The governor’s office of Hawaii revealed its new ‘Digital Currency Innovation Lab’ on March 17 — a blockchain and cryptocurrency incubator developed through collaboration between the state’s Department of Commerce and Consumer Affairs, Division of Financial Institution (DFI), and the Hawaii Technology Development Corporation (HTDC).
The initiative will run for two years, and will allow “digital currency issuers to do business in Hawaii without obtaining a state money transmitter license during the effective period of the pilot program.”
Through the program, Hawaii aims to “achieve a more in-depth perspective of digital currency” and inform future cryptocurrency regulation in the state.
Sandbox participants are immune to action against unlicensed money transmission
Iris Ikeda, Hawaii’s commissioner of financial institutions, has emphasized that the DFI has issued a no-action message to prevent regulatory recourse for companies operating under the sandbox who engage in what would normally be considered unlicensed money transmission activities.
“DFI is leveraging its statutory authority to provide an innovative way to introduce digital currency issuers into the State of Hawaii, while ensuring the safety of our consumers,” Ikeda said. “By acknowledging digital currencies as a transmission vehicle of the future, we will be able to craft legislation that is conducive to its development in Hawaii.
Len Higashi, the acting executive director of the HTDC, expressed his hope that the program will allow Hawaii to “position itself on the forefront of financial technology and potentially, reap the economic benefits that accompany the leadership stance taken.”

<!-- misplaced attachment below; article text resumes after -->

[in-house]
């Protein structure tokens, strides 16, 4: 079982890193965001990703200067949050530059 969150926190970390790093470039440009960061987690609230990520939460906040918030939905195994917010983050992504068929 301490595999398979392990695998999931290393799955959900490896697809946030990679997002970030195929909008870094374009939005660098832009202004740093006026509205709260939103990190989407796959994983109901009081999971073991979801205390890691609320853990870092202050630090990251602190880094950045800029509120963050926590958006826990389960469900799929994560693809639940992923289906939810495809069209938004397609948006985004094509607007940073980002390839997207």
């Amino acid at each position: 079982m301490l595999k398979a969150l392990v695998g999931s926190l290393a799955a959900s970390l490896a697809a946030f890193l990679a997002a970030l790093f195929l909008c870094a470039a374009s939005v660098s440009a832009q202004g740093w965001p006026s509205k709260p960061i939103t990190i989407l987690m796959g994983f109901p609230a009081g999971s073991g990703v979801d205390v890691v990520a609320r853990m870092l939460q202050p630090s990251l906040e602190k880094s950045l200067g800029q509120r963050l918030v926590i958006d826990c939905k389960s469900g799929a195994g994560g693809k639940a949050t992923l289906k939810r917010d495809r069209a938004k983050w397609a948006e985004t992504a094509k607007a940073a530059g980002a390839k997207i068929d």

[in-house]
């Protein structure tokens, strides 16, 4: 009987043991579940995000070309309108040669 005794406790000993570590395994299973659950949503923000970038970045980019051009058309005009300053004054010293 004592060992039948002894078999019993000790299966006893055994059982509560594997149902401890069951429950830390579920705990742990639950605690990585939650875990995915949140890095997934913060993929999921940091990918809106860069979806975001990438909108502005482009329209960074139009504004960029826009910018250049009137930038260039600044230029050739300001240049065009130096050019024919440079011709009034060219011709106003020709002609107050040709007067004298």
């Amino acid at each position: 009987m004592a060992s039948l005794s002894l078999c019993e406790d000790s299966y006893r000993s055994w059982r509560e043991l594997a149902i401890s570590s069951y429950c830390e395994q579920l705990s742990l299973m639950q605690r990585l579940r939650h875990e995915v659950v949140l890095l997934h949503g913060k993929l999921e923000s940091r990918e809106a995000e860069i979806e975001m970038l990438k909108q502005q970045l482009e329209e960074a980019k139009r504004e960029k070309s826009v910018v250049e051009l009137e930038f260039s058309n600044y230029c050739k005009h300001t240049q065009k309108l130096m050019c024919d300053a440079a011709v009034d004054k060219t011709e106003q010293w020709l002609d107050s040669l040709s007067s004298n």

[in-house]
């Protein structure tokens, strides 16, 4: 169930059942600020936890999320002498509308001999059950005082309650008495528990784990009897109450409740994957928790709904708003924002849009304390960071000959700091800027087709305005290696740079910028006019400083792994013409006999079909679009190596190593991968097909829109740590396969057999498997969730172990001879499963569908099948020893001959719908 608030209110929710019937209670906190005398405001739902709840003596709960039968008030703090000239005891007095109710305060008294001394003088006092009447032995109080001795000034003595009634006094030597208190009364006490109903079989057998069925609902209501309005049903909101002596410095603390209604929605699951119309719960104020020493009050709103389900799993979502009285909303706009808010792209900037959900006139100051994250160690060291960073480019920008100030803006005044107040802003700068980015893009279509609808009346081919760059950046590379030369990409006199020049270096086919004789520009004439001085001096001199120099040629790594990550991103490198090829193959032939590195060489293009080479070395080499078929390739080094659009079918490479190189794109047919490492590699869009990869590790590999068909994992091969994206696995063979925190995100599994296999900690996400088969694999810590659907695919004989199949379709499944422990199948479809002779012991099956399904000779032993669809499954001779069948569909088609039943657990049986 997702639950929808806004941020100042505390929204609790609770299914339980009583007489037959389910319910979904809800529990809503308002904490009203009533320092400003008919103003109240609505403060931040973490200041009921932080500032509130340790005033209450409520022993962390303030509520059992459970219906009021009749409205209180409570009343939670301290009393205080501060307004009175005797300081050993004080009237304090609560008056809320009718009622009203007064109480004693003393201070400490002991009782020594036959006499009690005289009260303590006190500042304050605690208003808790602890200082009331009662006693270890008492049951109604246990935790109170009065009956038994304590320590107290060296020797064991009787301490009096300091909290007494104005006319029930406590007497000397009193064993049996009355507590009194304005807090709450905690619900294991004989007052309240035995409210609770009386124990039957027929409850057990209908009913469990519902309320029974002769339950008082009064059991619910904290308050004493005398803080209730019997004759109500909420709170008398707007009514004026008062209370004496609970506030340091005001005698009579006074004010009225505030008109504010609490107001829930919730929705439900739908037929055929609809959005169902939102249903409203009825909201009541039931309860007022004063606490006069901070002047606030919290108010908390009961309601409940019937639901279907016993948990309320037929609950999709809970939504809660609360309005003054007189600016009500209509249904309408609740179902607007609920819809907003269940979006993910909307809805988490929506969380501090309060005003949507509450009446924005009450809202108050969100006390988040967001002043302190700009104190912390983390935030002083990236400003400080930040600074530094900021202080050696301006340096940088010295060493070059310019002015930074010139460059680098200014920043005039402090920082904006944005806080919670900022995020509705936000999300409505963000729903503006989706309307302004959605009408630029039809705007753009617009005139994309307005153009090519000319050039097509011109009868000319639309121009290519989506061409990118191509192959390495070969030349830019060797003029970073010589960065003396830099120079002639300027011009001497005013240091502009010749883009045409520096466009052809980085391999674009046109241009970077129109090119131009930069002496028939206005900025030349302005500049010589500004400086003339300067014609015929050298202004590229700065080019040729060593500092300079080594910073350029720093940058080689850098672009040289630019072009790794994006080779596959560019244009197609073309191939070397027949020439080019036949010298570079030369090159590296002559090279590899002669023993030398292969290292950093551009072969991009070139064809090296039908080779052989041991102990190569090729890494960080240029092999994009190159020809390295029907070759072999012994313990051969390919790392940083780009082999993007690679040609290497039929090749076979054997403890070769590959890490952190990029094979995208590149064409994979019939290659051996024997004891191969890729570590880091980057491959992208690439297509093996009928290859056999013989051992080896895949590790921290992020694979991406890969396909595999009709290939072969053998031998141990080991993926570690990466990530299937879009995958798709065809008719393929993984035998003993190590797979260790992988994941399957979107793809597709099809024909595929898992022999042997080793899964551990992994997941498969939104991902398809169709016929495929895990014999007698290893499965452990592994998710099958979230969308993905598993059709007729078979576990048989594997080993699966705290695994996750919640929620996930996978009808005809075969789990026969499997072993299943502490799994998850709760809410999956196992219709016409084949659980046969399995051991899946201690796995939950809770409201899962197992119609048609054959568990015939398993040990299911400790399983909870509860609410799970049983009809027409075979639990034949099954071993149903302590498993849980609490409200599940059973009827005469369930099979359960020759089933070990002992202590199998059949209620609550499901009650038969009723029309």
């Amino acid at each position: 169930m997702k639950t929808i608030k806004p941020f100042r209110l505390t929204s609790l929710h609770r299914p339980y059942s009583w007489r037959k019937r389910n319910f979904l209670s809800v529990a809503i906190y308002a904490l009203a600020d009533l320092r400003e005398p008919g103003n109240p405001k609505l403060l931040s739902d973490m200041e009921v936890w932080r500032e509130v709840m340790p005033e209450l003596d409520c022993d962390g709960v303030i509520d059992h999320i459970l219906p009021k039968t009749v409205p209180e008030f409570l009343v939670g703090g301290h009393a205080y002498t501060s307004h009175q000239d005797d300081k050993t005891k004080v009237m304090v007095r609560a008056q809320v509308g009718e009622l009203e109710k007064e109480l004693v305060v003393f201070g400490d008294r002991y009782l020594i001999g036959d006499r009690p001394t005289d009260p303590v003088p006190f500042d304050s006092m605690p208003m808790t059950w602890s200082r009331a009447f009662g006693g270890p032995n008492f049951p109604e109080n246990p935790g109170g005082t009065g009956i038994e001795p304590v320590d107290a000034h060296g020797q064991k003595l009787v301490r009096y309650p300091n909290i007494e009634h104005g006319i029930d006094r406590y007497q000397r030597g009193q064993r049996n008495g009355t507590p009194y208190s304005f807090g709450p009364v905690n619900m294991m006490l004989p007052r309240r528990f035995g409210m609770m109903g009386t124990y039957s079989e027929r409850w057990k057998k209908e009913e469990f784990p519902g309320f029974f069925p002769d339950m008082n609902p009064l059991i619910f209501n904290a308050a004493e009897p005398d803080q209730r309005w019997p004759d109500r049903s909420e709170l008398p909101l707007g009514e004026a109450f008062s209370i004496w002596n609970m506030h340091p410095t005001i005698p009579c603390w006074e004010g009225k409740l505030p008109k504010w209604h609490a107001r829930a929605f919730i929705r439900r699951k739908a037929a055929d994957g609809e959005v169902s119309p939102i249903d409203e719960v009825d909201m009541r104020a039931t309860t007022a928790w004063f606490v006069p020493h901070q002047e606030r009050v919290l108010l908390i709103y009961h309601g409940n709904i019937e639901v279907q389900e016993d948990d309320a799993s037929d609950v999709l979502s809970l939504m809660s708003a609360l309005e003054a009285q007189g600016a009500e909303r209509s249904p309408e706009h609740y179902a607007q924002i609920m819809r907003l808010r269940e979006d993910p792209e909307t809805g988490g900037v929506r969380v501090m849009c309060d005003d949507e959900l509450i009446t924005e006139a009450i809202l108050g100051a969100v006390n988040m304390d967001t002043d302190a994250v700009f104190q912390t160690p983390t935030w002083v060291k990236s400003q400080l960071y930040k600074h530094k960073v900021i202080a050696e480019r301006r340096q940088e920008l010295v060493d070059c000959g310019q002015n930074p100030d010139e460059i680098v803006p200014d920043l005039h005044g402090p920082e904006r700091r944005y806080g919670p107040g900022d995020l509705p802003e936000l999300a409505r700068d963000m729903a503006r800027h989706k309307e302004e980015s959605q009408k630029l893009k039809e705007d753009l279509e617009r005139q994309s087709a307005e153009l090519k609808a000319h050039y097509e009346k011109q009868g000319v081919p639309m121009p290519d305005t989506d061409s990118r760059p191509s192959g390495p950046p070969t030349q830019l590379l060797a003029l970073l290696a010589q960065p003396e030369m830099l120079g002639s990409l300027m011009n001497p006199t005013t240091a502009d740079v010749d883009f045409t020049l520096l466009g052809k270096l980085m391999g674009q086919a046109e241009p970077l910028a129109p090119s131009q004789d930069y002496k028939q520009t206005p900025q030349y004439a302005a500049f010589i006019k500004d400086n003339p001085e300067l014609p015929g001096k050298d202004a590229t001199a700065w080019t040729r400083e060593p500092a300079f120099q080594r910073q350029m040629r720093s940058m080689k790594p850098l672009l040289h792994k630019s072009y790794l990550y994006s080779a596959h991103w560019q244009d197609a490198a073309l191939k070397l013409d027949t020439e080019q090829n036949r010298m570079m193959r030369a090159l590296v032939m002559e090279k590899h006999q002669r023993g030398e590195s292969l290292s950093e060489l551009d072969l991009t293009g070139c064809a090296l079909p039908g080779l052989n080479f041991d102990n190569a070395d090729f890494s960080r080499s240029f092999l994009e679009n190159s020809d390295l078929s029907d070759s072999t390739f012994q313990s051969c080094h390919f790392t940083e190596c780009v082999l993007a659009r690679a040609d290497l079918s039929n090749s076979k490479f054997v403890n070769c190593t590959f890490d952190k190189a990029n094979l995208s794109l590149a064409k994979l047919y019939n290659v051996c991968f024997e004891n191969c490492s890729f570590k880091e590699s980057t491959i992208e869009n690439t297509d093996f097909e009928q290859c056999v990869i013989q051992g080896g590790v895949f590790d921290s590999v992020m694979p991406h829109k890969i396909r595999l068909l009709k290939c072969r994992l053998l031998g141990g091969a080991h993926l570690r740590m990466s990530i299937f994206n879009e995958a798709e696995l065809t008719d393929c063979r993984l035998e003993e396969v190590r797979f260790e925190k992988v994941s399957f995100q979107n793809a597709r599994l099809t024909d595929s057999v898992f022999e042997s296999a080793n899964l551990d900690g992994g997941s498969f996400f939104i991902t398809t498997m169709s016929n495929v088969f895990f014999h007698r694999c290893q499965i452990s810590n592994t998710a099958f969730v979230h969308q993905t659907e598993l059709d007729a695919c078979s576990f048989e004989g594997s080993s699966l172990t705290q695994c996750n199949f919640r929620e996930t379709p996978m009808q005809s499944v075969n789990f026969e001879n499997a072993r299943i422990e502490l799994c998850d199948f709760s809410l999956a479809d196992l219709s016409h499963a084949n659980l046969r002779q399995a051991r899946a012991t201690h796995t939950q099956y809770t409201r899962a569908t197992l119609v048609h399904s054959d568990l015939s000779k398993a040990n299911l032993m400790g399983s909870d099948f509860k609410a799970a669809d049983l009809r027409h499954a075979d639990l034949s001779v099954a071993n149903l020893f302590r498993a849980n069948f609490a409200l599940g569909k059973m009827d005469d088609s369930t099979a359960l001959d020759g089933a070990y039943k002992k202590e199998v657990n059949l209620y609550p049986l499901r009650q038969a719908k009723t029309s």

Interested companies have until May 1 to apply for the program, and must pay a $500 application fee plus $1,000 for each term of participation.
Hawaii makes first efforts to foster crypto firms since 2017
In 2017, Hawaii introduced the double-reserve requirement, mandating that companies operating with virtual currencies hold an equal sum of fiat and their clients’ crypto holdings.
Although crypto companies were not prohibited from operating in the state, the regulation drove most blockchain firms operating in Hawaii elsewhere — including leading U.S.-based crypto exchange Coinbase.
Despite sandbox, regulatory future for crypto in Hawaii is unclear
While the HTDC website notes that the sandbox was developed to address the concerns of companies deterred by the double-reserve requirement, it is not clear what Hawaii’s vision for its blockchain and crypto sectors is after the sandbox concludes.
The website states that after the two-year program finishes, “participants must conclude all digital currency transactions unless explicit approval has been granted,” adding that “DFI will determine the appropriate licensing for the company to continue operations, if applicable.”
Last week, Rhode Island also introduced a regulatory sandbox designed to facilitate innovation within blockchain and cryptocurrency.